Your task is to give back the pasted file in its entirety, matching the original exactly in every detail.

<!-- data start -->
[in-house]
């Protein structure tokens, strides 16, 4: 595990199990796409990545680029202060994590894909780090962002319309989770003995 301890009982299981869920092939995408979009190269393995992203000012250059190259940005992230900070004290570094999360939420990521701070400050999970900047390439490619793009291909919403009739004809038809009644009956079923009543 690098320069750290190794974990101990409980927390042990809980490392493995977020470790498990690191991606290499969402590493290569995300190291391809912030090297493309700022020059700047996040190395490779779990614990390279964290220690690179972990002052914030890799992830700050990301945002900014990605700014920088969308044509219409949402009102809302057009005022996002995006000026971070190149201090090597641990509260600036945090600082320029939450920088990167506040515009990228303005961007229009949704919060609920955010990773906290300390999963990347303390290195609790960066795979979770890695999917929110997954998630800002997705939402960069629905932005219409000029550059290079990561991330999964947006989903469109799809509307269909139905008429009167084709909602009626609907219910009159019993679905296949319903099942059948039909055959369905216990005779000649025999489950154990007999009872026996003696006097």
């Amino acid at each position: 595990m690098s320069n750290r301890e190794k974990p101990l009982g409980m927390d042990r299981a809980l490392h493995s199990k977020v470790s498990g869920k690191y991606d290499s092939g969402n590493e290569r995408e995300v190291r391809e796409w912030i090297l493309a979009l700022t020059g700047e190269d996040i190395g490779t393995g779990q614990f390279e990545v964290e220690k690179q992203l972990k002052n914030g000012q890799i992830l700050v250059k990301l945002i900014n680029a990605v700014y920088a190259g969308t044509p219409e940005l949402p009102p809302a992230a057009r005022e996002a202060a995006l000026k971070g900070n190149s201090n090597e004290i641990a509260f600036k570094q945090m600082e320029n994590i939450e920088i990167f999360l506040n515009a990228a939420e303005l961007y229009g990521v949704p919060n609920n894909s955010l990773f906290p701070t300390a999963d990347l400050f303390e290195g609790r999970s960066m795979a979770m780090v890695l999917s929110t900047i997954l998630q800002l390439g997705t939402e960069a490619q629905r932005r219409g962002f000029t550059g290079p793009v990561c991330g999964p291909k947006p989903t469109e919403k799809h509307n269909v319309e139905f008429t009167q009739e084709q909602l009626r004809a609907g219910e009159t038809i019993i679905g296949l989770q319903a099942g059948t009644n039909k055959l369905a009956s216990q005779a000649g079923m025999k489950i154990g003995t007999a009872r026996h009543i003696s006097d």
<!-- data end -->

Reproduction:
[in-house]
């Protein structure tokens, strides 16, 4: 595990199990796409990545680029202060994590894909780090962002319309989770003995 301890009982299981869920092939995408979009190269393995992203000012250059190259940005992230900070004290570094999360939420990521701070400050999970900047390439490619793009291909919403009739004809038809009644009956079923009543 690098320069750290190794974990101990409980927390042990809980490392493995977020470790498990690191991606290499969402590493290569995300190291391809912030090297493309700022020059700047996040190395490779779990614990390279964290220690690179972990002052914030890799992830700050990301945002900014990605700014920088969308044509219409949402009102809302057009005022996002995006000026971070190149201090090597641990509260600036945090600082320029939450920088990167506040515009990228303005961007229009949704919060609920955010990773906290300390999963990347303390290195609790960066795979979770890695999917929110997954998630800002997705939402960069629905932005219409000029550059290079990561991330999964947006989903469109799809509307269909139905008429009167084709909602009626609907219910009159019993679905296949319903099942059948039909055959369905216990005779000649025999489950154990007999009872026996003696006097």
């Amino acid at each position: 595990m690098s320069n750290r301890e190794k974990p101990l009982g409980m927390d042990r299981a809980l490392h493995s199990k977020v470790s498990g869920k690191y991606d290499s092939g969402n590493e290569r995408e995300v190291r391809e796409w912030i090297l493309a979009l700022t020059g700047e190269d996040i190395g490779t393995g779990q614990f390279e990545v964290e220690k690179q992203l972990k002052n914030g000012q890799i992830l700050v250059k990301l945002i900014n680029a990605v700014y920088a190259g969308t044509p219409e940005l949402p009102p809302a992230a057009r005022e996002a202060a995006l000026k971070g900070n190149s201090n090597e004290i641990a509260f600036k570094q945090m600082e320029n994590i939450e920088i990167f999360l506040n515009a990228a939420e303005l961007y229009g990521v949704p919060n609920n894909s955010l990773f906290p701070t300390a999963d990347l400050f303390e290195g609790r999970s960066m795979a979770m780090v890695l999917s929110t900047i997954l998630q800002l390439g997705t939402e960069a490619q629905r932005r219409g962002f000029t550059g290079p793009v990561c991330g999964p291909k947006p989903t469109e919403k799809h509307n269909v319309e139905f008429t009167q009739e084709q909602l009626r004809a609907g219910e009159t038809i019993i679905g296949l989770q319903a099942g059948t009644n039909k055959l369905a009956s216990q005779a000649g079923m025999k489950i154990g003995t007999a009872r026996h009543i003696s006097d």